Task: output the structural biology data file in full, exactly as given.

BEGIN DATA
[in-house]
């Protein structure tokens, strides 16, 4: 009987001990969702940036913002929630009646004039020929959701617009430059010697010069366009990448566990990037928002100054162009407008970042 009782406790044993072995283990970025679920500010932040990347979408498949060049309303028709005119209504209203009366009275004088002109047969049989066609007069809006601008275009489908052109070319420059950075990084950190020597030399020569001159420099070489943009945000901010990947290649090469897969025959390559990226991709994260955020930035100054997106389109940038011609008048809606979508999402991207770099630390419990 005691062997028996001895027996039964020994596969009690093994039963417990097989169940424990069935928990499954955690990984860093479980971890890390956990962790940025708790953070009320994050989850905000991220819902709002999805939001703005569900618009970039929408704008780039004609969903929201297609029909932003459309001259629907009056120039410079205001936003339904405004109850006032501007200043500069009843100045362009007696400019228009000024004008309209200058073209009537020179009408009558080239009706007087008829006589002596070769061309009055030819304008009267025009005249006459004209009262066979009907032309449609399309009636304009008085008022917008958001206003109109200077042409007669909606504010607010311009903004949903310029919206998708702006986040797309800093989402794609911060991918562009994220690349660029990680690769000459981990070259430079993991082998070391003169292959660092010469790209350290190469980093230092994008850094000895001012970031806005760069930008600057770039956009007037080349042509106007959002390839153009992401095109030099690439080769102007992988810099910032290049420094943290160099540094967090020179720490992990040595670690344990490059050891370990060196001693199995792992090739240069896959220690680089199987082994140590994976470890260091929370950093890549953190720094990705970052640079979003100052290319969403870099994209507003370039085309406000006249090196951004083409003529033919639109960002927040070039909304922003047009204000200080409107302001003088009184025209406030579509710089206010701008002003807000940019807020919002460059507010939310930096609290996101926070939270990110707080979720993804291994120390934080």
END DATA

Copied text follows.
[in-house]
């Protein structure tokens, strides 16, 4: 009987001990969702940036913002929630009646004039020929959701617009430059010697010069366009990448566990990037928002100054162009407008970042 009782406790044993072995283990970025679920500010932040990347979408498949060049309303028709005119209504209203009366009275004088002109047969049989066609007069809006601008275009489908052109070319420059950075990084950190020597030399020569001159420099070489943009945000901010990947290649090469897969025959390559990226991709994260955020930035100054997106389109940038011609008048809606979508999402991207770099630390419990 005691062997028996001895027996039964020994596969009690093994039963417990097989169940424990069935928990499954955690990984860093479980971890890390956990962790940025708790953070009320994050989850905000991220819902709002999805939001703005569900618009970039929408704008780039004609969903929201297609029909932003459309001259629907009056120039410079205001936003339904405004109850006032501007200043500069009843100045362009007696400019228009000024004008309209200058073209009537020179009408009558080239009706007087008829006589002596070769061309009055030819304008009267025009005249006459004209009262066979009907032309449609399309009636304009008085008022917008958001206003109109200077042409007669909606504010607010311009903004949903310029919206998708702006986040797309800093989402794609911060991918562009994220690349660029990680690769000459981990070259430079993991082998070391003169292959660092010469790209350290190469980093230092994008850094000895001012970031806005760069930008600057770039956009007037080349042509106007959002390839153009992401095109030099690439080769102007992988810099910032290049420094943290160099540094967090020179720490992990040595670690344990490059050891370990060196001693199995792992090739240069896959220690680089199987082994140590994976470890260091929370950093890549953190720094990705970052640079979003100052290319969403870099994209507003370039085309406000006249090196951004083409003529033919639109960002927040070039909304922003047009204000200080409107302001003088009184025209406030579509710089206010701008002003807000940019807020919002460059507010939310930096609290996101926070939270990110707080979720993804291994120390934080």